Psalm 73

There are times when we look at other people’s lives and we are tempted to envy them. The Psalmist tells us as much in verses two and three when he states that he “almost stumbles” because “I was envious of the arrogant when I saw the prosperity of the wicked.” Why is envy a sin, and why is it so dangerous? There are many reasons, but I would like to share three biblical ones with you.

Reason one is that we envy people because we think they don’t deserve something but that we do. Envy is dangerous because it puts us in the judgment seat that only God can rightly occupy. Think about this…when I envy someone because of something they have received (finances, recognition), I am making the evaluation that they are not good enough, but I am. Remember how the disciples argued among themselves about who was the greatest? Who would have the seat of honor on the right and left of Jesus? Each of the disciples believed that somehow they had done more than the others, and for anyone to receive honor but them was a horrible mistake. We are not meant to be in the judgment seat of what people should or should not get. That seat is reserved only for God. When we try to sit in that seat, it is idolatry and blasphemy.

Reason two is that envy is destructive because we believe its lie that the “great reward” is found here on this earth. When we start to believe that lie, we forget that we were not made for the temporal but for eternity. Why should it matter if someone gets the promotion over me? Why should it matter that someone has gained financially when I haven’t? Why should it matter that someone has a bigger and better house than me? When we focus back on who God is, His faithfulness, His love for us, His promise to be our Provider for all of our needs, we are able to remember that the best is yet to come for me. Why do I want to trade a few years of things on this earth for that which will never fade or end? Now the question might be, but what about injustices that are done to others? The Bible clearly commands that we seek justice for people, but justice is not personal. It is a standard that everyone is equal and has worth. Justice is concerned with everyone being treated fairly. Envy is concerned solely with me.

Reason three is that we need to remember that God does not think or act like we think or act. We want good people to get blessings and bad people to be punished. There is only one problem with that…the Bible tells us that no one is good. If we are going to apply that standard to everyone equally, God should wipe us all out immediately. But the Bible gives us insight into God’s heart. Why does He allow some to prosper that shouldn’t? Why do some people seem to be blessed even though they seem to mock God with their lives? Because God loves and is patient with people. 2 Peter 3:9, “The Lord is not slow to fulfill His promise as some count slowness, but is patient toward you, not wishing that any should perish, but that all should reach repentance.” No one gets away with anything. God will judge everyone in the end. However, this verse reminds us that He is patient and that He may be allowing the person to receive what seems like “blessings,” to experience just how worthless and unfulfilling these things are, which can cause them to despair and turn to God. If you are envying someone, it means you care more about your earthly life than you care about what God is doing in their lives. You care more about the temporal instead of the eternal. Are you envious of others right now, or are you fulfilled and satisfied in Jesus? Why don’t you repent of your envy and turn to Christ to be your fulfillment right now? Turn your eyes upon Him! HE is your very great reward!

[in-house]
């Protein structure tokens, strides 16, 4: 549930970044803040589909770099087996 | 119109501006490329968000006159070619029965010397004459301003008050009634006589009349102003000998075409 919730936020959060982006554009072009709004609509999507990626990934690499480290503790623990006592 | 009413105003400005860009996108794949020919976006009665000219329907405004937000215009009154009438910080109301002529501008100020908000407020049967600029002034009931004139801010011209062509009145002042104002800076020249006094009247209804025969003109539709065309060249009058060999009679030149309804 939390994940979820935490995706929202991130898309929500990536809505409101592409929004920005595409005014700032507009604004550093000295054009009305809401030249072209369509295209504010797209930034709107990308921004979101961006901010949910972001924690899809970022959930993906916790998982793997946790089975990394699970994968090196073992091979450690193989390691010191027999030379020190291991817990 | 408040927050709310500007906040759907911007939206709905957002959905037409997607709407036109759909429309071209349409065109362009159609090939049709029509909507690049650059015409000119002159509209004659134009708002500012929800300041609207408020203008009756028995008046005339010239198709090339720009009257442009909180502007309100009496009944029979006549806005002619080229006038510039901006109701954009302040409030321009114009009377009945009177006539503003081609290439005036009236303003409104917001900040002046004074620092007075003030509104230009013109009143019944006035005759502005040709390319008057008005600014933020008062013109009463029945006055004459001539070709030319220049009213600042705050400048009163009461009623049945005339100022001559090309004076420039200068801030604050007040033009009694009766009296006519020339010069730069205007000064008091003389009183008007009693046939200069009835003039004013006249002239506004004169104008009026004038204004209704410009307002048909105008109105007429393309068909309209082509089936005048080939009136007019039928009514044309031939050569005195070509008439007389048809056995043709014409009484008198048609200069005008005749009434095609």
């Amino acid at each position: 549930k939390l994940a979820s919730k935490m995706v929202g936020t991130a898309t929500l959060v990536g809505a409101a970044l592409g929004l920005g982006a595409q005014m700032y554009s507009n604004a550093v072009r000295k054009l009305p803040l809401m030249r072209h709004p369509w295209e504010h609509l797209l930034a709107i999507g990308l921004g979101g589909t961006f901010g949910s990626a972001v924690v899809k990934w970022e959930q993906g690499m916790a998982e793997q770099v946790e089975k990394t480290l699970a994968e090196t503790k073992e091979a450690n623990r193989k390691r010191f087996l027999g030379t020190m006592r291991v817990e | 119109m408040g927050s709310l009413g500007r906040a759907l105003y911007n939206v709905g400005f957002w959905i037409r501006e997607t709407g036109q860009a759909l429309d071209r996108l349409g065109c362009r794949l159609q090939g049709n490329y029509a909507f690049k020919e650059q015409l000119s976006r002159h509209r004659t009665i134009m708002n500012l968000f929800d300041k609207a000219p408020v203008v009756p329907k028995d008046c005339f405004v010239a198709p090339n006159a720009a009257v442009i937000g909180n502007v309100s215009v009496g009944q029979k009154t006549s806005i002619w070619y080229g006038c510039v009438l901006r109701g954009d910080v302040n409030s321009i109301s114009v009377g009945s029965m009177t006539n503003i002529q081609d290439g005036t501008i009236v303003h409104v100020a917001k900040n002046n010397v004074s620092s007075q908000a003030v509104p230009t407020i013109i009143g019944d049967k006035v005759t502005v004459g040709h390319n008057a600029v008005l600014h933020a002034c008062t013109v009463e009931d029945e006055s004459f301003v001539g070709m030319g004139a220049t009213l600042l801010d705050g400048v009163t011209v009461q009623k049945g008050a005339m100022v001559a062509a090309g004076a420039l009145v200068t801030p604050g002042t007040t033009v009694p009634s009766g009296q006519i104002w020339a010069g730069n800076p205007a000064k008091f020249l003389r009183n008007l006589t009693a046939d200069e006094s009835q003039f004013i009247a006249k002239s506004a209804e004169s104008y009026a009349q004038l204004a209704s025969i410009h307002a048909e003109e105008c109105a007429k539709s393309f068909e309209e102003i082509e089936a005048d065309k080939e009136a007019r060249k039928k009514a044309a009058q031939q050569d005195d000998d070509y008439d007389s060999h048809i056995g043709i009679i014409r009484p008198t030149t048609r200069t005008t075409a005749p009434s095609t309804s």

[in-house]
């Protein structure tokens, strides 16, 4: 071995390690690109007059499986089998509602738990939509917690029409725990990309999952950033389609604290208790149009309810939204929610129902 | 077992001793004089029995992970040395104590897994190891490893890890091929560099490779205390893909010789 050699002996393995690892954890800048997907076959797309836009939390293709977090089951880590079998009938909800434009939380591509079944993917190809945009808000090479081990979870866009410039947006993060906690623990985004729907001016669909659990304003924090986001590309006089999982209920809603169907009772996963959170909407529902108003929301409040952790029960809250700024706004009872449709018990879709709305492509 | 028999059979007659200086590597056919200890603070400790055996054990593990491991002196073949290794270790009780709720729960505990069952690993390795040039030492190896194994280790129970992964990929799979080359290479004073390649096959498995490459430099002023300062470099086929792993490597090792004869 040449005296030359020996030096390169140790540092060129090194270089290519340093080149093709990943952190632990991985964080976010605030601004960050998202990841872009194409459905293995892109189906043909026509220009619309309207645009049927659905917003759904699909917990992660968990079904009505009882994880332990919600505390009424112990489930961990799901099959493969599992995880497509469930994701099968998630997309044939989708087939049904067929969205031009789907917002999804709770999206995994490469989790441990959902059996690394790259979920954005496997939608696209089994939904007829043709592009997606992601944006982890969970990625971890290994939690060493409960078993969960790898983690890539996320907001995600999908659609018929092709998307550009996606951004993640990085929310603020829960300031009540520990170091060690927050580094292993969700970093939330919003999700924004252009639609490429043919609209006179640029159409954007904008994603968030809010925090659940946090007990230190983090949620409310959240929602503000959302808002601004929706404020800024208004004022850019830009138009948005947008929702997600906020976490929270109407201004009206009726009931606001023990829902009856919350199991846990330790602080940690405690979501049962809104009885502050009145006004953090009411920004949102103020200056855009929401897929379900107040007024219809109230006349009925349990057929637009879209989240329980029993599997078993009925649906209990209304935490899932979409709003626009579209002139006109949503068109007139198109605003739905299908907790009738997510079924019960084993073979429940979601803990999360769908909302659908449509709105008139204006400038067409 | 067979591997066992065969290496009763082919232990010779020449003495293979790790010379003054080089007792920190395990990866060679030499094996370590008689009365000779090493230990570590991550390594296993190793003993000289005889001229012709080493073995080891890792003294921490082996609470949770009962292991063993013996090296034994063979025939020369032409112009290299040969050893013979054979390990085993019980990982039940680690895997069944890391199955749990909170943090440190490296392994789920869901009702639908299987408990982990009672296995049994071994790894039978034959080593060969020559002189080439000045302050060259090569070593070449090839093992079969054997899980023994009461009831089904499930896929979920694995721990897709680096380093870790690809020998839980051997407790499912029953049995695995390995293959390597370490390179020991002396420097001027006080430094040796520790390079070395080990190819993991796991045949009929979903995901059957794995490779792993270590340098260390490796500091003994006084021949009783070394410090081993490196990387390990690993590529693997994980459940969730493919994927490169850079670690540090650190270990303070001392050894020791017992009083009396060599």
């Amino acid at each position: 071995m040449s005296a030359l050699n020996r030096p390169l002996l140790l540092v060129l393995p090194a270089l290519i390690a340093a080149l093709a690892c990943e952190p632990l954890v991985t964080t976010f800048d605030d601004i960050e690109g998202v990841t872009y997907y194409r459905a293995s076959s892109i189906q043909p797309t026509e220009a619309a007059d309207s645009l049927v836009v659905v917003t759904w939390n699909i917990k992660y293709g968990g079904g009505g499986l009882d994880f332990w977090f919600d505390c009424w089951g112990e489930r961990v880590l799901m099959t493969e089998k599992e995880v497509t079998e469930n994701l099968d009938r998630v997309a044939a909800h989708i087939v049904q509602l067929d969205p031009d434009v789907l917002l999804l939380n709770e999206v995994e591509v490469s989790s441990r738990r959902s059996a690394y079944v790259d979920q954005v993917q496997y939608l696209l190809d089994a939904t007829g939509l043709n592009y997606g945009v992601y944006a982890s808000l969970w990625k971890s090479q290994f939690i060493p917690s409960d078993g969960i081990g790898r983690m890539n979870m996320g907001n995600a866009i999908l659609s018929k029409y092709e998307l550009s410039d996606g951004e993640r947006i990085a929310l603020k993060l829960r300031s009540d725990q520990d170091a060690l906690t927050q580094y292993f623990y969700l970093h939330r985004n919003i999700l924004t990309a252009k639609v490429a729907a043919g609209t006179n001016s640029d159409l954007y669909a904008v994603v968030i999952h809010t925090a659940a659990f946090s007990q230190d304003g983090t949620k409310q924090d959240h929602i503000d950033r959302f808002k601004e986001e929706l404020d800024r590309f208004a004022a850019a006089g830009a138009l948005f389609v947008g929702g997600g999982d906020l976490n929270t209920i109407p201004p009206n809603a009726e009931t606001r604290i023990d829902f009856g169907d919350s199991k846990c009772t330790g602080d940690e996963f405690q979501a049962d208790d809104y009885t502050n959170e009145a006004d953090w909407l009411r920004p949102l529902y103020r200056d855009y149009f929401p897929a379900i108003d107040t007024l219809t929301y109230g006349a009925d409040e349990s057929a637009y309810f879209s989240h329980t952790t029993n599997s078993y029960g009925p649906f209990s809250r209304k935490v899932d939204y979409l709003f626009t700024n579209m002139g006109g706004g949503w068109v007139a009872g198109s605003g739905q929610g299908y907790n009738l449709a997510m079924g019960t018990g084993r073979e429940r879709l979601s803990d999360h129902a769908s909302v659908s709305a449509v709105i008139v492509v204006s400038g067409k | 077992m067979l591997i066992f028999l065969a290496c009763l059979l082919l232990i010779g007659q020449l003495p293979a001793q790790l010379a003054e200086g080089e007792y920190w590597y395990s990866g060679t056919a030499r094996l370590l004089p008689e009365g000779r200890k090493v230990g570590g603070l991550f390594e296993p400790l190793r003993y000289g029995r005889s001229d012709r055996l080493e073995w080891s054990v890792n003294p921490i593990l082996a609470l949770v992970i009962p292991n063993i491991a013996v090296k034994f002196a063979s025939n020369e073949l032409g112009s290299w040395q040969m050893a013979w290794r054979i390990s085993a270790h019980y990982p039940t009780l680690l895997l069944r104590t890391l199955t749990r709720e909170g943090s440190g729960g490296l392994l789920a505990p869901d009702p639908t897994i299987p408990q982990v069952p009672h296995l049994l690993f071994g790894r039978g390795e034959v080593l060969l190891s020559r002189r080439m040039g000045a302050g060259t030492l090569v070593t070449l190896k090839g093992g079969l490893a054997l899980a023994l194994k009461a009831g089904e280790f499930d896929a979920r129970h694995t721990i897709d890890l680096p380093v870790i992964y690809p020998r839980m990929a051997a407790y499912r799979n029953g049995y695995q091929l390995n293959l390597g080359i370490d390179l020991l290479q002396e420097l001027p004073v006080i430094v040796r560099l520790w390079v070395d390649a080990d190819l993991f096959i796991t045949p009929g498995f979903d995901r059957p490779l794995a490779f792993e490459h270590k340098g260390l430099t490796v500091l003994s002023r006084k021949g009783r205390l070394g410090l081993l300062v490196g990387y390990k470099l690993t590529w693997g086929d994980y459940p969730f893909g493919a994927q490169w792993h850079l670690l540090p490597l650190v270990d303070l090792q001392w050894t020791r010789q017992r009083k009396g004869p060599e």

Psalm 67

Lately I’ve been revisiting the missionary journey of Jim Elliot, his family, and friends as they used everything they had to reach the Auca people and others for Christ. His widow, Elisabeth Elliot, shares of their journey of faith in her book Through the Gates of Splendor, giving us a glimpse into the struggles and joys they shared on the mission field. Jim and his friends had such a conviction to spread the Gospel that they gave up a comfortable life in America, moved to the rainforest, and poured their lives into the people around them. They had little use for worldly distractions and comforts to misguide their focus.

Not everyone is called to the foreign mission field, just as not everyone is called into vocational ministry. However, as followers of Christ, we are all called to make disciples and spread the Gospel. My own heart has been convicted as I’ve been pondering the Elliots’ sacrifice. Too often I allow myself to get caught up worrying about other people’s choices and seeking my own comfort. These things point to self, but I desire my life and focus to point to Christ. I want to be focused in my prayer for our missionaries, our community, and the unreached people groups. 

This Psalm is a powerful reminder of God’s saving power among all the nations. It’s a call to praise Him for his grace and mercy. God is our sovereign ruler, whom we can trust and should exalt. So today, as you get tangled up in worldly comforts and arguments, re-read this Psalm. Praise God and be glad; our God is good! Seek to share His glory with those around you, be focused on your call as a Christ follower, and lift others up in prayer. Let’s refocus together! 

Psalm 61

I remember it well. It was our first camping trip as a family. We set up camp near Cumberland Falls for the hottest week of the year. I’m not usually one to complain about heat. I love summer, but I also appreciate air conditioning. Despite all the fun adventures we had that week and the great memories we made, I don’t think any of us ended the week wanting to dwell in that tent forever. Clearly, our tent was much different from the one David cries out to God for in Psalm 61:4, “Let me dwell in your tent forever!

We live in a world where the heat seems to come from every direction. You’re either too conservative or too liberal. You’re either too serious or too carefree. You either agree with me or you’re the worst person ever. It isn’t just a pressure we feel but a pressure we too often exert. And it isn’t new in 2020, even if it seems it’s getting worse. For a while now, we’ve found ourselves living in a culture of perpetual outrage, one that can leave us with a heart that is faint.